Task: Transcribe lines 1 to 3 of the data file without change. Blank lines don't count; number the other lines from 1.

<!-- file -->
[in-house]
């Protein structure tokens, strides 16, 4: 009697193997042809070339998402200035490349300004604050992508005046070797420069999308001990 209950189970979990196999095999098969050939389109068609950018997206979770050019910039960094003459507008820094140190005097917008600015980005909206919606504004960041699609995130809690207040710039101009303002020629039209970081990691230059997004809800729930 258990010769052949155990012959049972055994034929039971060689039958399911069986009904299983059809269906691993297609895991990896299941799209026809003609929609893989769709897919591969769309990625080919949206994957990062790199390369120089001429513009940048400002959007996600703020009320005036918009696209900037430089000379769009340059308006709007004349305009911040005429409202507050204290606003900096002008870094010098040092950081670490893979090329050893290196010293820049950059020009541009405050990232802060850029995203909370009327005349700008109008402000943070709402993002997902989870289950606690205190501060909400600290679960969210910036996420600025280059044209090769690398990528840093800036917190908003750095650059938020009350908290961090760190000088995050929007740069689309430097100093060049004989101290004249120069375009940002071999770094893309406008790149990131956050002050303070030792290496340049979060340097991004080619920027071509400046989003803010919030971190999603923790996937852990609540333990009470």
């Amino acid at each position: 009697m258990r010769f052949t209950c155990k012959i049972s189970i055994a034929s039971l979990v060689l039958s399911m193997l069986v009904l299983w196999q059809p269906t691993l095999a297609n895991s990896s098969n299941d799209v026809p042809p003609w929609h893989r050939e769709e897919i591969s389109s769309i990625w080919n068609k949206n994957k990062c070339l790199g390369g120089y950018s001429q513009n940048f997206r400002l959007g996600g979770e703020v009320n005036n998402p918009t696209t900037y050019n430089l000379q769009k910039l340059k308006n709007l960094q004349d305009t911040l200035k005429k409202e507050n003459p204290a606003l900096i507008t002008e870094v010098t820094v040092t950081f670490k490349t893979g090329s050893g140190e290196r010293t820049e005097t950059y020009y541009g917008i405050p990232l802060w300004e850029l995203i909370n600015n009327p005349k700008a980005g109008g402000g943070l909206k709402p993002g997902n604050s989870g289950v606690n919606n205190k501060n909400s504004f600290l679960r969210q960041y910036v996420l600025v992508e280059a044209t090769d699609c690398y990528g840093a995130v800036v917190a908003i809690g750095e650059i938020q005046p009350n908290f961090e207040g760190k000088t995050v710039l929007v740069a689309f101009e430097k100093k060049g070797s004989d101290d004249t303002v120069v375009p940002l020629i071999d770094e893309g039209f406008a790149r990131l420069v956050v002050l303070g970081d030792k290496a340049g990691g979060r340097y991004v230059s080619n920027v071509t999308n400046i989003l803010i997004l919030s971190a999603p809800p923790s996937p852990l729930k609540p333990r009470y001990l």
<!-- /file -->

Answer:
[in-house]
């Protein structure tokens, strides 16, 4: 009697193997042809070339998402200035490349300004604050992508005046070797420069999308001990 209950189970979990196999095999098969050939389109068609950018997206979770050019910039960094003459507008820094140190005097917008600015980005909206919606504004960041699609995130809690207040710039101009303002020629039209970081990691230059997004809800729930 258990010769052949155990012959049972055994034929039971060689039958399911069986009904299983059809269906691993297609895991990896299941799209026809003609929609893989769709897919591969769309990625080919949206994957990062790199390369120089001429513009940048400002959007996600703020009320005036918009696209900037430089000379769009340059308006709007004349305009911040005429409202507050204290606003900096002008870094010098040092950081670490893979090329050893290196010293820049950059020009541009405050990232802060850029995203909370009327005349700008109008402000943070709402993002997902989870289950606690205190501060909400600290679960969210910036996420600025280059044209090769690398990528840093800036917190908003750095650059938020009350908290961090760190000088995050929007740069689309430097100093060049004989101290004249120069375009940002071999770094893309406008790149990131956050002050303070030792290496340049979060340097991004080619920027071509400046989003803010919030971190999603923790996937852990609540333990009470």
């Amino acid at each position: 009697m258990r010769f052949t209950c155990k012959i049972s189970i055994a034929s039971l979990v060689l039958s399911m193997l069986v009904l299983w196999q059809p269906t691993l095999a297609n895991s990896s098969n299941d799209v026809p042809p003609w929609h893989r050939e769709e897919i591969s389109s769309i990625w080919n068609k949206n994957k990062c070339l790199g390369g120089y950018s001429q513009n940048f997206r400002l959007g996600g979770e703020v009320n005036n998402p918009t696209t900037y050019n430089l000379q769009k910039l340059k308006n709007l960094q004349d305009t911040l200035k005429k409202e507050n003459p204290a606003l900096i507008t002008e870094v010098t820094v040092t950081f670490k490349t893979g090329s050893g140190e290196r010293t820049e005097t950059y020009y541009g917008i405050p990232l802060w300004e850029l995203i909370n600015n009327p005349k700008a980005g109008g402000g943070l909206k709402p993002g997902n604050s989870g289950v606690n919606n205190k501060n909400s504004f600290l679960r969210q960041y910036v996420l600025v992508e280059a044209t090769d699609c690398y990528g840093a995130v800036v917190a908003i809690g750095e650059i938020q005046p009350n908290f961090e207040g760190k000088t995050v710039l929007v740069a689309f101009e430097k100093k060049g070797s004989d101290d004249t303002v120069v375009p940002l020629i071999d770094e893309g039209f406008a790149r990131l420069v956050v002050l303070g970081d030792k290496a340049g990691g979060r340097y991004v230059s080619n920027v071509t999308n400046i989003l803010i997004l919030s971190a999603p809800p923790s996937p852990l729930k609540p333990r009470y001990l």